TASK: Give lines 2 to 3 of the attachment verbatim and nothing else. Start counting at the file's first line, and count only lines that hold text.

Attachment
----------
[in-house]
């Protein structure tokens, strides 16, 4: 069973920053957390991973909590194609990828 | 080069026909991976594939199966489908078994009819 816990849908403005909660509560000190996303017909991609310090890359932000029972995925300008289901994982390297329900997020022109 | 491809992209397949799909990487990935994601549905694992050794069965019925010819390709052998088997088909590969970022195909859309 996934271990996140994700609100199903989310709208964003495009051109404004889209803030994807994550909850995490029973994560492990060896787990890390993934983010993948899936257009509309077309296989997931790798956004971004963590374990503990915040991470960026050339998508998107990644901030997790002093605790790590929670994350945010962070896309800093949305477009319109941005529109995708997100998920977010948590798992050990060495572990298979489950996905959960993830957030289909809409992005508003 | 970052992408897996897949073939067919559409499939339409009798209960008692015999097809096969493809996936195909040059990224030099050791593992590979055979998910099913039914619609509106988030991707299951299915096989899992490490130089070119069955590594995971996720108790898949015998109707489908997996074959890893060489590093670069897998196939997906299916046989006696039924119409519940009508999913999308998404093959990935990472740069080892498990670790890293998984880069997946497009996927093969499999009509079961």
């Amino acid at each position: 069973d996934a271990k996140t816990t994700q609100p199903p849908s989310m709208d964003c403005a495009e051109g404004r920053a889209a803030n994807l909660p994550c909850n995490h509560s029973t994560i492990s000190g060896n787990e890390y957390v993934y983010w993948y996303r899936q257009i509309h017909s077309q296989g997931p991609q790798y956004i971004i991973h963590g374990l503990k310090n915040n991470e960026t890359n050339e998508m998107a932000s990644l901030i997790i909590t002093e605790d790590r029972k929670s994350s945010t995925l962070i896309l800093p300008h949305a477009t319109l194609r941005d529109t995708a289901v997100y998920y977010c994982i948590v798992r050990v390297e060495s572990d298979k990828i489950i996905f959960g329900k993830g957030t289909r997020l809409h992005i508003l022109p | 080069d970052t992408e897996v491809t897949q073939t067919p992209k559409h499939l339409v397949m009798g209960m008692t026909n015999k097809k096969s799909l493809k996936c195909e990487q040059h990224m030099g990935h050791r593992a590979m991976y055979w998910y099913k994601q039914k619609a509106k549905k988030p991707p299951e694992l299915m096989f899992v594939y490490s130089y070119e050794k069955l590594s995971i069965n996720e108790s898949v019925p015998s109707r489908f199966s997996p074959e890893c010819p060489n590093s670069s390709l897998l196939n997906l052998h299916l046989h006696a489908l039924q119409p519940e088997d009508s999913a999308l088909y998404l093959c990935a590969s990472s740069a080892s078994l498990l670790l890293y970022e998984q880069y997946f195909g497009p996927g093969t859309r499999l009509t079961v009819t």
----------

């Protein structure tokens, strides 16, 4: 069973920053957390991973909590194609990828 | 080069026909991976594939199966489908078994009819 816990849908403005909660509560000190996303017909991609310090890359932000029972995925300008289901994982390297329900997020022109 | 491809992209397949799909990487990935994601549905694992050794069965019925010819390709052998088997088909590969970022195909859309 996934271990996140994700609100199903989310709208964003495009051109404004889209803030994807994550909850995490029973994560492990060896787990890390993934983010993948899936257009509309077309296989997931790798956004971004963590374990503990915040991470960026050339998508998107990644901030997790002093605790790590929670994350945010962070896309800093949305477009319109941005529109995708997100998920977010948590798992050990060495572990298979489950996905959960993830957030289909809409992005508003 | 970052992408897996897949073939067919559409499939339409009798209960008692015999097809096969493809996936195909040059990224030099050791593992590979055979998910099913039914619609509106988030991707299951299915096989899992490490130089070119069955590594995971996720108790898949015998109707489908997996074959890893060489590093670069897998196939997906299916046989006696039924119409519940009508999913999308998404093959990935990472740069080892498990670790890293998984880069997946497009996927093969499999009509079961």
């Amino acid at each position: 069973d996934a271990k996140t816990t994700q609100p199903p849908s989310m709208d964003c403005a495009e051109g404004r920053a889209a803030n994807l909660p994550c909850n995490h509560s029973t994560i492990s000190g060896n787990e890390y957390v993934y983010w993948y996303r899936q257009i509309h017909s077309q296989g997931p991609q790798y956004i971004i991973h963590g374990l503990k310090n915040n991470e960026t890359n050339e998508m998107a932000s990644l901030i997790i909590t002093e605790d790590r029972k929670s994350s945010t995925l962070i896309l800093p300008h949305a477009t319109l194609r941005d529109t995708a289901v997100y998920y977010c994982i948590v798992r050990v390297e060495s572990d298979k990828i489950i996905f959960g329900k993830g957030t289909r997020l809409h992005i508003l022109p | 080069d970052t992408e897996v491809t897949q073939t067919p992209k559409h499939l339409v397949m009798g209960m008692t026909n015999k097809k096969s799909l493809k996936c195909e990487q040059h990224m030099g990935h050791r593992a590979m991976y055979w998910y099913k994601q039914k619609a509106k549905k988030p991707p299951e694992l299915m096989f899992v594939y490490s130089y070119e050794k069955l590594s995971i069965n996720e108790s898949v019925p015998s109707r489908f199966s997996p074959e890893c010819p060489n590093s670069s390709l897998l196939n997906l052998h299916l046989h006696a489908l039924q119409p519940e088997d009508s999913a999308l088909y998404l093959c990935a590969s990472s740069a080892s078994l498990l670790l890293y970022e998984q880069y997946f195909g497009p996927g093969t859309r499999l009509t079961v009819t």